As previously noted, Illinois Gov. Pat Quinn is proposing a $1 per pack tax increase on cigarettes, aimed at helping to eliminate a $2.7 billion shortfall in the Prairie State’s Medicaid funding.
However, those keeping tabs on Medicaid negotiations in Springfield have spotted a problem with Quinn’s plan that goes beyond its emphasis on tax hikes: It looks like Quinn may be inflating the amount of revenue the state could potentially derive from the plan, risking further budgetary issues down the road due to getting the numbers wrong now.
As pointed out by Illinois’ CapitolFax blog, Quinn has been estimating that the proposed tax increase would bring in something in the range of $340 million a year more, for a total of $700 million a year when you add in federal matching funds.
However, the Campaign for Tobacco Free Kids– no slouch when it comes to touting the potential revenue-enhancing benefits of tobacco tax increases– said in 2010 that a $1 per pack cigarette tax hike, exactly what Quinn is now proposing, would bring in nearly $300 million a year.
That is $40 million a year or so less than Quinn now estimates.
Since 1996, smoking rates in Illinois have been on an overall decline, according to Centers for Disease Control data, which skeptics say make Quinn’s claim to be able to get more total revenue bang for his current buck-a-pack increase even more dubious.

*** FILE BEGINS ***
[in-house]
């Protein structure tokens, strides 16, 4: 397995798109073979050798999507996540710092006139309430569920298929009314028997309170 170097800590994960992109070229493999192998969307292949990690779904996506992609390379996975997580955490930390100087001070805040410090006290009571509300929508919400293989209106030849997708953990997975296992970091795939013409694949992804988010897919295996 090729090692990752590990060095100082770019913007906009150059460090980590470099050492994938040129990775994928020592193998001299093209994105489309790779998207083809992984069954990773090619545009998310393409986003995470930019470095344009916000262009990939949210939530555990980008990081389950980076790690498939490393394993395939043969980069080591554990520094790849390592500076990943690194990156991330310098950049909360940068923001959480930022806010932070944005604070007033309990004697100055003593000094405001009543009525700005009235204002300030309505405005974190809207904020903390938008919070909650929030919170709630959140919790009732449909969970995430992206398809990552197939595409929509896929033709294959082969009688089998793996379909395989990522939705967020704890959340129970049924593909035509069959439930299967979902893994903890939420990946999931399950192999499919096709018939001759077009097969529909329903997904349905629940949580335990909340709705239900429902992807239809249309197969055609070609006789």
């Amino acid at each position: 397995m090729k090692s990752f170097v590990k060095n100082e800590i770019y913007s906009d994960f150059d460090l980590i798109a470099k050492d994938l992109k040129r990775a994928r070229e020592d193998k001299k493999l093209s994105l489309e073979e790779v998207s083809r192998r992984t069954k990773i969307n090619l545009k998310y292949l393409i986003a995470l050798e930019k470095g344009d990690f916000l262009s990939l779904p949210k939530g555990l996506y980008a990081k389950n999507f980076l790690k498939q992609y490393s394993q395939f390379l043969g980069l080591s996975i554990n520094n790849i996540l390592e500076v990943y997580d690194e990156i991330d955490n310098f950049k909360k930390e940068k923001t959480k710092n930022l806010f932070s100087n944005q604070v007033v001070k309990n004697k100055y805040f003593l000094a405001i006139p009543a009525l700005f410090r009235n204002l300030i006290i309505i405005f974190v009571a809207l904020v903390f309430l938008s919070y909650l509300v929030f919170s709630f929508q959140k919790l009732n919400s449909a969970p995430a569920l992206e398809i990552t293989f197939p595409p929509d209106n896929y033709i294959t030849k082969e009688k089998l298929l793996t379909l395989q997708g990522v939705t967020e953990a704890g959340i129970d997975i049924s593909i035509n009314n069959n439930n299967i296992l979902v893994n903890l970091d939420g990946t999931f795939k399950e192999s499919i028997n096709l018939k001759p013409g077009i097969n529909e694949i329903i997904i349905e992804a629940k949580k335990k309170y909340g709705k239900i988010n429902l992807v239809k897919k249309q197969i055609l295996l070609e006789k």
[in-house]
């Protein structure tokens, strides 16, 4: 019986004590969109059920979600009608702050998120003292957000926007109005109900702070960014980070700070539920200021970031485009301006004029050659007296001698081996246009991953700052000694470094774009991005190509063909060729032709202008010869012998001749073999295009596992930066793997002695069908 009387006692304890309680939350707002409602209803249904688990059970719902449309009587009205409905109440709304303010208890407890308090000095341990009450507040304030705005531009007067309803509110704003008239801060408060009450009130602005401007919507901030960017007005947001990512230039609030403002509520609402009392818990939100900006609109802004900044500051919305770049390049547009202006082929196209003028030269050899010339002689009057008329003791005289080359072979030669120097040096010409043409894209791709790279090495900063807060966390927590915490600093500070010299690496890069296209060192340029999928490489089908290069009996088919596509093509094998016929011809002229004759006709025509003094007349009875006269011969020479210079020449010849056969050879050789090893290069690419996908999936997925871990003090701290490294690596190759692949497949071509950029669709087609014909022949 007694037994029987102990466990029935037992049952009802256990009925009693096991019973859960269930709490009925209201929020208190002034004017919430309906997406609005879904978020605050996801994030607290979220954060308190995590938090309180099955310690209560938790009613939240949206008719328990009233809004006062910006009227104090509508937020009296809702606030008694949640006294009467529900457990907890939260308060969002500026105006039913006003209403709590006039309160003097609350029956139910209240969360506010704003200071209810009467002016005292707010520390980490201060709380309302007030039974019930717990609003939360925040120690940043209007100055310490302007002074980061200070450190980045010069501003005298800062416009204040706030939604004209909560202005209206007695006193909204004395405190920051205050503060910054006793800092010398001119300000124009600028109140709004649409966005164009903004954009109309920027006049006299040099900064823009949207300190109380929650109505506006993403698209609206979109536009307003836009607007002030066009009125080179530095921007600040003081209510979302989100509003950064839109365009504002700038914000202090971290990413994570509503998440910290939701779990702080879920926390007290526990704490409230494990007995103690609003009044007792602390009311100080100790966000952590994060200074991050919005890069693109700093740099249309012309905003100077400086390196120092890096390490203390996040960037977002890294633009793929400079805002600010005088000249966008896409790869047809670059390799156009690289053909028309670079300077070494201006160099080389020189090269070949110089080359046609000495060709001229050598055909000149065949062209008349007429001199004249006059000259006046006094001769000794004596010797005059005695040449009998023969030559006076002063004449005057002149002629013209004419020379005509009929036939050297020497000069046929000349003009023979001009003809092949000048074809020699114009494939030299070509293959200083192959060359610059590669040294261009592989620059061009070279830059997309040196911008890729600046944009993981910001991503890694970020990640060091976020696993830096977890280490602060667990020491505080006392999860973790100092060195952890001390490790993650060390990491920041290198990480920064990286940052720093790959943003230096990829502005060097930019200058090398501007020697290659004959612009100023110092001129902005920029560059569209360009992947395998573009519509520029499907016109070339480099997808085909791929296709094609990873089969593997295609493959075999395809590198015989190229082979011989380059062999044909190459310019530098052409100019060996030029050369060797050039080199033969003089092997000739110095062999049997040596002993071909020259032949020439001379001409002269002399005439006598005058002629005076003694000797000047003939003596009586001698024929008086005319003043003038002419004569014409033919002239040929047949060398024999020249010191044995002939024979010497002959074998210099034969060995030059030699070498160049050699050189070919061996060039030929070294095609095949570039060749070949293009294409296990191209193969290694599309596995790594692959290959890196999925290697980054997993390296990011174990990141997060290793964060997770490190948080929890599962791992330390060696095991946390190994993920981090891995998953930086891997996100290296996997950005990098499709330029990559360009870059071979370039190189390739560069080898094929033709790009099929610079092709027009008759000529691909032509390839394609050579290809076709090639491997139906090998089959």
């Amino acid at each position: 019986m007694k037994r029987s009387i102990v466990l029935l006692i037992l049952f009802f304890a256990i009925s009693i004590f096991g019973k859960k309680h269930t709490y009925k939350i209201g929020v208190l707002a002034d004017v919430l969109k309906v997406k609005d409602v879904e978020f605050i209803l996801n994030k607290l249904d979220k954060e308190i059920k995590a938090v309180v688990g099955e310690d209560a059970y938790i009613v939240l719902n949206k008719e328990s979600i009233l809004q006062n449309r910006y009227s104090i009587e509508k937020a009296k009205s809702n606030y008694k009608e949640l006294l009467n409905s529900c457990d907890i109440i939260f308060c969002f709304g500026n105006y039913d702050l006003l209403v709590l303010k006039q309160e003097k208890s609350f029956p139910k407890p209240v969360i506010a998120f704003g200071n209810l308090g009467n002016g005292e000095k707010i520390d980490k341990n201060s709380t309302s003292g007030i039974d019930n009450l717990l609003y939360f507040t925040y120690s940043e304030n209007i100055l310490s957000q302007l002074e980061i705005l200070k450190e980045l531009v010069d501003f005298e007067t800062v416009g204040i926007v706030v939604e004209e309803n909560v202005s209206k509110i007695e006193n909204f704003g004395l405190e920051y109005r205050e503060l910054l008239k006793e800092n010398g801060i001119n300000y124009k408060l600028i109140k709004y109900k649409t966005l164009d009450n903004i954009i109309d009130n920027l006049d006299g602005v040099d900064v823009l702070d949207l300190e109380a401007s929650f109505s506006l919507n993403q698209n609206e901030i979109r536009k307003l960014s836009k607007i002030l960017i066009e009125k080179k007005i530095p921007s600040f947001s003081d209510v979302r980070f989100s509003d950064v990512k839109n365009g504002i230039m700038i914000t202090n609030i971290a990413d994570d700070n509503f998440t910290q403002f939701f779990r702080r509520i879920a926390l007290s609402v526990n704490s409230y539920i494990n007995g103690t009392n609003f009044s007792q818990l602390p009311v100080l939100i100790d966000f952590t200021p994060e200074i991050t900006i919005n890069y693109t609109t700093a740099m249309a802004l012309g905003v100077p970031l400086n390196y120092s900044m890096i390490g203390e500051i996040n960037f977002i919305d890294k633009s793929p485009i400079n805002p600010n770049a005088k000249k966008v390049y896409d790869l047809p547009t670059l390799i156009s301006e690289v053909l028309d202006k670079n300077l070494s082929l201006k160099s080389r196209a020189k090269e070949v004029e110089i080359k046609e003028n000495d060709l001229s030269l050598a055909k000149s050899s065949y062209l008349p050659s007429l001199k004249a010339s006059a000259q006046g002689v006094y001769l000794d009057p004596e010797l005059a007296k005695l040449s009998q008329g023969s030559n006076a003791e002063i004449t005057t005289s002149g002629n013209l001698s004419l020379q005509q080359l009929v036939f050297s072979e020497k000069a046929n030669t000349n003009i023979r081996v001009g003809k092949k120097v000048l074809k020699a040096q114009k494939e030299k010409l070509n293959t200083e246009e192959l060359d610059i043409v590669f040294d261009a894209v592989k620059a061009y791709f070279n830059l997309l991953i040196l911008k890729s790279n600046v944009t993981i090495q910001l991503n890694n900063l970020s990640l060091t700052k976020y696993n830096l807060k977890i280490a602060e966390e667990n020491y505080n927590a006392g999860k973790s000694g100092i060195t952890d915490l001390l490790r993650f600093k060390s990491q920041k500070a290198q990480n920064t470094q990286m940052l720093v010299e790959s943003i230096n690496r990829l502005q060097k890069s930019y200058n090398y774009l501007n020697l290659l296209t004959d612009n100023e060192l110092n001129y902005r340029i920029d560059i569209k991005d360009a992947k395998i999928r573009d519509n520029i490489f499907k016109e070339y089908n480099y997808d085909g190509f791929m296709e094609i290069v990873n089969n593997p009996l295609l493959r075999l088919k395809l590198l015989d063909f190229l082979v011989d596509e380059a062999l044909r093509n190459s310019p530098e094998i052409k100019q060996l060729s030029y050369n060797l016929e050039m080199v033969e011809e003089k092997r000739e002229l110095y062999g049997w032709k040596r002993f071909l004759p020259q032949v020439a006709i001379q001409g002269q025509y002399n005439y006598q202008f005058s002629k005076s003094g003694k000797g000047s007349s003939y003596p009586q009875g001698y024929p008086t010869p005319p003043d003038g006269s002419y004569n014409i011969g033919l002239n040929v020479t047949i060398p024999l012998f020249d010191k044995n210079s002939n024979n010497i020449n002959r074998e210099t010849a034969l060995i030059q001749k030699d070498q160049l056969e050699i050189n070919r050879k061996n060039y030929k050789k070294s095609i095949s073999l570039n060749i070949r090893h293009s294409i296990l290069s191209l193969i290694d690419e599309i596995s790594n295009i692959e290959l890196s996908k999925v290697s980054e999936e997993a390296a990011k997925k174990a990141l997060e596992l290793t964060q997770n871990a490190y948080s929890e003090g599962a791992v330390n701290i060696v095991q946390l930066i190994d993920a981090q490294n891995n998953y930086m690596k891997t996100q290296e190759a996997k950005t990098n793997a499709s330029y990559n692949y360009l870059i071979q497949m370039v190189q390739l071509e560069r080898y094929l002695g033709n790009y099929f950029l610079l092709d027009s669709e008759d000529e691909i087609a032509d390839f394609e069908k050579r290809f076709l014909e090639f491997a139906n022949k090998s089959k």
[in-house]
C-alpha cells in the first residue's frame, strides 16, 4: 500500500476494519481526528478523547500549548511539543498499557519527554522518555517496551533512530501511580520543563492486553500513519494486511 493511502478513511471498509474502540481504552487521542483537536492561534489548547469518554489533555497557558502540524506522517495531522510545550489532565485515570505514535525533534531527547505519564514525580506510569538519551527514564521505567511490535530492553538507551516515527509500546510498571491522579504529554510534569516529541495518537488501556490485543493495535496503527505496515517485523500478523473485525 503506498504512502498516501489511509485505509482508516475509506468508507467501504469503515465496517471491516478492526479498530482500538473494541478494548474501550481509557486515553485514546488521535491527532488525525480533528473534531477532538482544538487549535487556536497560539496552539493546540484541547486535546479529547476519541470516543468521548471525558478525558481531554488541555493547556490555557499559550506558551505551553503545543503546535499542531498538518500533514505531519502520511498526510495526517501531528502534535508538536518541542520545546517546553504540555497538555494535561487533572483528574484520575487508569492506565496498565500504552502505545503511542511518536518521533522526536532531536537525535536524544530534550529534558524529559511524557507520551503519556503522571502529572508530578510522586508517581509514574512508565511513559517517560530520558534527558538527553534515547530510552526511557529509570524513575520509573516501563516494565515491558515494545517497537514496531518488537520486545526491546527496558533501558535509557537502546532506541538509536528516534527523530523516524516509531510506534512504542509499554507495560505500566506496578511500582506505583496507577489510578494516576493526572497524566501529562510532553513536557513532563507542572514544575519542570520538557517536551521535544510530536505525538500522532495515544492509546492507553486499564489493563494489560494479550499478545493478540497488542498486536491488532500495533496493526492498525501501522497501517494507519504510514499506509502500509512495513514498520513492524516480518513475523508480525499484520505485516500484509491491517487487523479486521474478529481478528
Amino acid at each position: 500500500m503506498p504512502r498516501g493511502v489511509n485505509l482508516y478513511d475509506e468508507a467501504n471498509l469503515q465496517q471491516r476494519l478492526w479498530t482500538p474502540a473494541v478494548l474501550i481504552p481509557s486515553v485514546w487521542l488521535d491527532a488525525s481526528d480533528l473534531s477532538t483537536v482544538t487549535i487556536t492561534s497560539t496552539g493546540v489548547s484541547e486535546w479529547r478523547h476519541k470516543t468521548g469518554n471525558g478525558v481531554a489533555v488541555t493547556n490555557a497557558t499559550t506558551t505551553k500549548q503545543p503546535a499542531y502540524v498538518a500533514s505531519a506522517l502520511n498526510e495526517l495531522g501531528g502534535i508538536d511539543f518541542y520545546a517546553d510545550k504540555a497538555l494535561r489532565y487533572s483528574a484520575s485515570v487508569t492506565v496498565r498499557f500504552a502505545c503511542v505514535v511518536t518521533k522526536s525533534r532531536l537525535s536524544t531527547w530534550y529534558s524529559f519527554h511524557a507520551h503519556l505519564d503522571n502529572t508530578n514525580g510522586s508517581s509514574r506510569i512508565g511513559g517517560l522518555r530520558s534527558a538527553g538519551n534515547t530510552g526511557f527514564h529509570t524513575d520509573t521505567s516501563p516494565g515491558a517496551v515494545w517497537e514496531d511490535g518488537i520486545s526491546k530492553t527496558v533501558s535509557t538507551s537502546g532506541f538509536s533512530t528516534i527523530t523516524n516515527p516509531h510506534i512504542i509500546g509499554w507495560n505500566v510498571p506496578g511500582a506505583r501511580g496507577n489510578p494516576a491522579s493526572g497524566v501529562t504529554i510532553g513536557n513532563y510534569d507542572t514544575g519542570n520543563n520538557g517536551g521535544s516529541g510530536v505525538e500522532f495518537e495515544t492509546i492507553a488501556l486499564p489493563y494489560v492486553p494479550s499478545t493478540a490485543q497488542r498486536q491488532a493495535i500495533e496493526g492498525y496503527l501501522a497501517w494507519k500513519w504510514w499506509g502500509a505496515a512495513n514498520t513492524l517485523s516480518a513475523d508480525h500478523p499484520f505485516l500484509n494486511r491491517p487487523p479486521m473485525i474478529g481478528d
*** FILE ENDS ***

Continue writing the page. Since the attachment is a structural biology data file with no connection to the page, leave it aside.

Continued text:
Meanwhile, it appears that even some Democrats are questioning the wisdom of Quinn’s plan, with State Sen. Gary Forby (D-Benton) telling Illinois’ Journal Gazette and Times-Courier that people in his district “[like] to smoke. When you do a tax on this, they go over in Kentucky, they go over in Indiana and they buy them cheaper. They just quit spending money in the state of Illinois.”
Those doubtful of the merits of passing the tax increase view the prospect of such cross-border purchases as another point that draws into question whether Quinn might be inflating his numbers, and if so, by how much. As State Rep. Dan Brady (R-Bloomington) put it this week, “All I know is the last time we did a cigarette tax increase, everyone started heading for the borders of other states.” Brady opposes Quinn’s suggested increase.